Table 2 (poem)

Table 2

Table 2, from the article "National Prison Population Growth: A BJS Report" in the Winter 1996 issue of the Alaska Justice Forum

Table 2

Between 1980 and 1994 the total number of people held in federal and state prisons and local jails almost tripled — increasing from 501,886 to 1,483,410.

— Bureau of Justice Statistics, U.S. Department of Justice

I am making a table.  My hammer
is the keyboard of the computer —
tap tap — my nails are the commas
and decimal points that keep these legs
of numbers standing true.
The grain is the roundness of zeros and eights,
leaning spines of nines and percentage signs,
sharp angles of fours and sevens.
I will call this table (slightly
modifying its original name) Table 2:
Number of Adults in Custody
of State or Federal Prisons or in
Local Jails
; and though it’s only
a copy, when I’m done it will be
a clearer, cleaner version of
the Bureau of Justice Statistics table
from which I copied it to include
in the Alaska Justice Forum.

But it’s not the ideal table.

Though I’m of that kind, a maker of poems
whom Plato had Socrates exclude
from his rational, perfect Republic —
an imitator of imitations, my work
one step from the carpenter’s table or bed,
but two steps from the idea of table
in the ether around God’s head —
for my day job I’m also of that kind
essential to the Republic.  Sustained
by statisticians, I am a maker
of passionless tables that summarize
in numbers the reasoned philosophy
of this well-ordered State’s philosopher-kings.

But if this poem I make by night is a pale
faded imitation of the table I made by day,
the white spaces between my table’s columns
are paler copies yet of the concrete walls,
steel bars, control rooms, keys, and guns
of guards in towers.  And its numbers in their
hundred thousands, the total in its millions
(seven digits divided by commas)
imitate in mere paper and ink the bodies,
the sweat and sheen and stink of bodies,
the rage and fear and anguish of minds,
the sorrow and grief and violent hatreds
of prisoners one mere step away:

embodying the closest approximation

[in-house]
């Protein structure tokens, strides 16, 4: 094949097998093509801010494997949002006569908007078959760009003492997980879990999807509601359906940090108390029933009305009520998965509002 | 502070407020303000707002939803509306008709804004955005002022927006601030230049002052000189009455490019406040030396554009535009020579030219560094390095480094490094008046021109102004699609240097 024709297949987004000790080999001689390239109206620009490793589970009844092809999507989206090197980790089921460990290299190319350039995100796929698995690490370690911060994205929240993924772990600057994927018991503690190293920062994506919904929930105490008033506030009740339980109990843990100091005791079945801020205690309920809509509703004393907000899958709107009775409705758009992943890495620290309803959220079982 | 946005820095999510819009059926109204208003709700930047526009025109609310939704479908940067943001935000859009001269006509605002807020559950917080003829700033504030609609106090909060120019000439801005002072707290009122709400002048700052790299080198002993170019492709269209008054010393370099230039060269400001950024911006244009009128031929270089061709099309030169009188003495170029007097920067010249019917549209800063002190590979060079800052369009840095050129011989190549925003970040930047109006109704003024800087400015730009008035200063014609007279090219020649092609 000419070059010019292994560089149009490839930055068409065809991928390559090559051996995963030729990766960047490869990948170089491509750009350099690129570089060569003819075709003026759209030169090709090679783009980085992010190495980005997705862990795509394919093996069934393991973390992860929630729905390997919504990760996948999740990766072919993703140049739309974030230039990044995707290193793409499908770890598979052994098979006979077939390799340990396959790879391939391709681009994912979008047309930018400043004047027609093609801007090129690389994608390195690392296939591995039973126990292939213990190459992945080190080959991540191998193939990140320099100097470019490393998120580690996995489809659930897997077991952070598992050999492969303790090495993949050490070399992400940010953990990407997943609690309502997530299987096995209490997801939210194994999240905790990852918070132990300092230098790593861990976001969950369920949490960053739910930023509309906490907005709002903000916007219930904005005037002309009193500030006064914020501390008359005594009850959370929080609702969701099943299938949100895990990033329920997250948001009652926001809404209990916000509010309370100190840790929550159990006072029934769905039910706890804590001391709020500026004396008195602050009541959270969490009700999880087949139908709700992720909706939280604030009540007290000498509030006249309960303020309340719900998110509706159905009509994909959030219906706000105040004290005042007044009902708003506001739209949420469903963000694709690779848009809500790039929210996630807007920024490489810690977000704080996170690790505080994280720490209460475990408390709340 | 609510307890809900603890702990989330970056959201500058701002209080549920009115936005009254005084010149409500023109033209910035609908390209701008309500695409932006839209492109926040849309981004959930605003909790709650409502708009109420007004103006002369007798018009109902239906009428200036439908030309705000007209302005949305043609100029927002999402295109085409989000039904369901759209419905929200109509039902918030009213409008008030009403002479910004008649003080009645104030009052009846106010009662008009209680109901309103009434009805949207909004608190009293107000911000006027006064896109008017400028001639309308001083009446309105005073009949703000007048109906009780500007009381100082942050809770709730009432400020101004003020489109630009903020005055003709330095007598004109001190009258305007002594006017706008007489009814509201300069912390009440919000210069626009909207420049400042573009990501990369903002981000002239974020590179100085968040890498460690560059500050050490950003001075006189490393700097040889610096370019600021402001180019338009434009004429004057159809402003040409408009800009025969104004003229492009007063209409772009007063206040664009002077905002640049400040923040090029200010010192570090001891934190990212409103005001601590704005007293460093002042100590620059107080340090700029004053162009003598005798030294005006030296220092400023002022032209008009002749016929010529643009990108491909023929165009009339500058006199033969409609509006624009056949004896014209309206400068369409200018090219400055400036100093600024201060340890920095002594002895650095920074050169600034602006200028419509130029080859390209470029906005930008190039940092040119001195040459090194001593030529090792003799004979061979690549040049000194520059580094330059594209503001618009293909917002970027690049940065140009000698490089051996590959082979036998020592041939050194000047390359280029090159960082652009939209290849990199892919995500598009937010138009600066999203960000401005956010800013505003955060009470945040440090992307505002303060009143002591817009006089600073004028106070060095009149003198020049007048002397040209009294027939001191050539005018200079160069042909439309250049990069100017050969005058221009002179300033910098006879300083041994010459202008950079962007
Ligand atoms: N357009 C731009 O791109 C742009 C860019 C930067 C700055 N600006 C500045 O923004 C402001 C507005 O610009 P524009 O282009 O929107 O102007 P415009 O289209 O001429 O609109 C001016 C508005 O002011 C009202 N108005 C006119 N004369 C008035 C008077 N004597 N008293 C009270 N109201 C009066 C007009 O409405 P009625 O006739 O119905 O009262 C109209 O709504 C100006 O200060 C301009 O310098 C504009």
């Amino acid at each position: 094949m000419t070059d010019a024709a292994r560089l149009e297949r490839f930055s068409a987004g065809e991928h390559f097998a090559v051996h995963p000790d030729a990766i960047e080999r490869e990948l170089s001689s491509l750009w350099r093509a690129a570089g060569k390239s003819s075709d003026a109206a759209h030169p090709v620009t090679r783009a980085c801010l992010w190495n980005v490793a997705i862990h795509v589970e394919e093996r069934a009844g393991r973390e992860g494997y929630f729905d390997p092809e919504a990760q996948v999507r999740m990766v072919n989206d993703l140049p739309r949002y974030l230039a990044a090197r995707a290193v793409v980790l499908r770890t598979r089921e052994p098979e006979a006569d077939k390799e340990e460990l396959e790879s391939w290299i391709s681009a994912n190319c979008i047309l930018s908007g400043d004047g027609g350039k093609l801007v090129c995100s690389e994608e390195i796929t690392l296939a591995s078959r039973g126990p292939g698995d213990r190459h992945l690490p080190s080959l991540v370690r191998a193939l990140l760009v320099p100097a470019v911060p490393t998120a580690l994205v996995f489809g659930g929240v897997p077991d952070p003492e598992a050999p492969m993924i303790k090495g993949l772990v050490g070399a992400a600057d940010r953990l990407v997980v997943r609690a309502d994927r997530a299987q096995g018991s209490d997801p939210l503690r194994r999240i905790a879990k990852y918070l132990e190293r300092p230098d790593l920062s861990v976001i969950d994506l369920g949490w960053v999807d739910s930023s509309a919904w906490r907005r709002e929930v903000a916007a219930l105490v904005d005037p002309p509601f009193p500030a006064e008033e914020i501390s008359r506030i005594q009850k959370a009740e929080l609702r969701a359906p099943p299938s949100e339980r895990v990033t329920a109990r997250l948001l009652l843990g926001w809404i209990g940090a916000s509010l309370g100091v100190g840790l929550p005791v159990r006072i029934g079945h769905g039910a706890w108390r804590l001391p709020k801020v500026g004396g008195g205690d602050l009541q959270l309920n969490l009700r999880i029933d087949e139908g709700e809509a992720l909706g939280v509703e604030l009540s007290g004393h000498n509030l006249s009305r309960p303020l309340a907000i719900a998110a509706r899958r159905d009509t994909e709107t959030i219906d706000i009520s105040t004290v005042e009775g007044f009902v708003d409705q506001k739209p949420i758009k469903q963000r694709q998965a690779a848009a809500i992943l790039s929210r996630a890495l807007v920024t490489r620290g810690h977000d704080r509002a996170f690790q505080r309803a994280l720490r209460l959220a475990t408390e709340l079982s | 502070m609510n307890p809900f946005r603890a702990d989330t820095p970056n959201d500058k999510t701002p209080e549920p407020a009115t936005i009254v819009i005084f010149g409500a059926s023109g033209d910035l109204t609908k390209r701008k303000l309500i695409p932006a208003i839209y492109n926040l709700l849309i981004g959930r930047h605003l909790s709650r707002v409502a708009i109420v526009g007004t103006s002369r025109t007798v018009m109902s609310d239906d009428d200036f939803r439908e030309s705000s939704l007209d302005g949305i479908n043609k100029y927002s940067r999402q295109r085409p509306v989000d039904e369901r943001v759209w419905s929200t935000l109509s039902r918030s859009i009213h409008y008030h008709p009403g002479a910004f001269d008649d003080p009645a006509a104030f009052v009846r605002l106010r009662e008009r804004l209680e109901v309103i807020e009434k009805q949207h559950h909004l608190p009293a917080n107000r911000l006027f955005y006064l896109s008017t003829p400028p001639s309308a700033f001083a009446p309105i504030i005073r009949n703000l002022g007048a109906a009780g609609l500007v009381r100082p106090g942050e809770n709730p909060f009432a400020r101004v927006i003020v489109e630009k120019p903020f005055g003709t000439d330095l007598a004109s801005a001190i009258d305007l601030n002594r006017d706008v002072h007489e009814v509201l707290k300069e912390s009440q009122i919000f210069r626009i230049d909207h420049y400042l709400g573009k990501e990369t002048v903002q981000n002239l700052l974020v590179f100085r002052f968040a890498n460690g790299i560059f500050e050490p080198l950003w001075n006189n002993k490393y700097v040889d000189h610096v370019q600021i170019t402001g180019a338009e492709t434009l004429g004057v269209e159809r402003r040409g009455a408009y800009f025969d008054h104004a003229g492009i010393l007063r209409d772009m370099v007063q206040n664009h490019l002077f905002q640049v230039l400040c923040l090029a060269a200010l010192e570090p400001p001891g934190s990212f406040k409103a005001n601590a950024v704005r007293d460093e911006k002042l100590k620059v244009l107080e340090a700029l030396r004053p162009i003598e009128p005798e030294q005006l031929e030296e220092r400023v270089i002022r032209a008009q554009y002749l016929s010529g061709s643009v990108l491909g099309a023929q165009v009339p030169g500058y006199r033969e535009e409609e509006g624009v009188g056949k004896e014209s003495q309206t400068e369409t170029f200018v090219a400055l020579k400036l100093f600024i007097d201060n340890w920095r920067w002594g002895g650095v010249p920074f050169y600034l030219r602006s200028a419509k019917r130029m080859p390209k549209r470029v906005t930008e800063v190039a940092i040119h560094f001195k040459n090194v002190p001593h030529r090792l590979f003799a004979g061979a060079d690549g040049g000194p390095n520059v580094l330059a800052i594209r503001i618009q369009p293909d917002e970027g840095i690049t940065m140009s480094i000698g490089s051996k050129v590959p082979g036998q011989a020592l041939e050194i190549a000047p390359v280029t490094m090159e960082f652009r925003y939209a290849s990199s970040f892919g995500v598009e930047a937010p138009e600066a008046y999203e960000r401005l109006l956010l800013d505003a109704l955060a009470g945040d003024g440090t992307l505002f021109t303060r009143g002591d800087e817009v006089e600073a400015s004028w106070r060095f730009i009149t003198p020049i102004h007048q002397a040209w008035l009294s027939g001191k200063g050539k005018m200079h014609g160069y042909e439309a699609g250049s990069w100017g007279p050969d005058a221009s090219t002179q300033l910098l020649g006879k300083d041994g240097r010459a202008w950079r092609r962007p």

of the ideal that waxes ineffable
in the ether around God’s head.

[April 15, 1997]

About this poem

Before 1990, most of what I knew about the American justice system came from fiction — books, movies, TV.  Then I took a job as a publication specialist at the UAA Justice Center, which entailed amongst other thinks making lots of tables & charts on various aspect of the justice system.  That’s the lens through which I became aware of the extraordinary growth of correctional populations in the U.S., especially due to the so-called “war on drugs” that began during the Reagan administration.

Sometime in about 2001, the U.S. surpassed the Russian Federation to become the nation with the highest rate of incarceration in the world.  Here we are now (from an article  in our most recent issue of the Alaska Justice Forum):

Figure 3. Rate of Incareration in Selected Nation

Figure 3. Rate of Incareration in Selected Nations (most current data available as of February 2011). From "Prisoner Reentry and the Uniform Collateral Consequences of Conviction Act" by Deborah Periman, Alaska Justice Forum 27(4), Winter 2011.

Makes you feel all proud & patriotic, eh?

As for Plato’s Republic: Plato didn’t much like poets, because the poetic imagination weakened the power & authority of the Plato’s idealized philosopher-king. As James P. Carse writes in The Religious Case Against Belief,

Plato’s Republic is a completely rational and comprehensive system. It is threatened more by the poets than by its military enemies — in fact, it needs those enemies.

Explains a lot, that does.

For my part, most “philosopher-kings,” idealized or not, go off the rails almost from the moment they achieve power & authority. Give me a poet any day.

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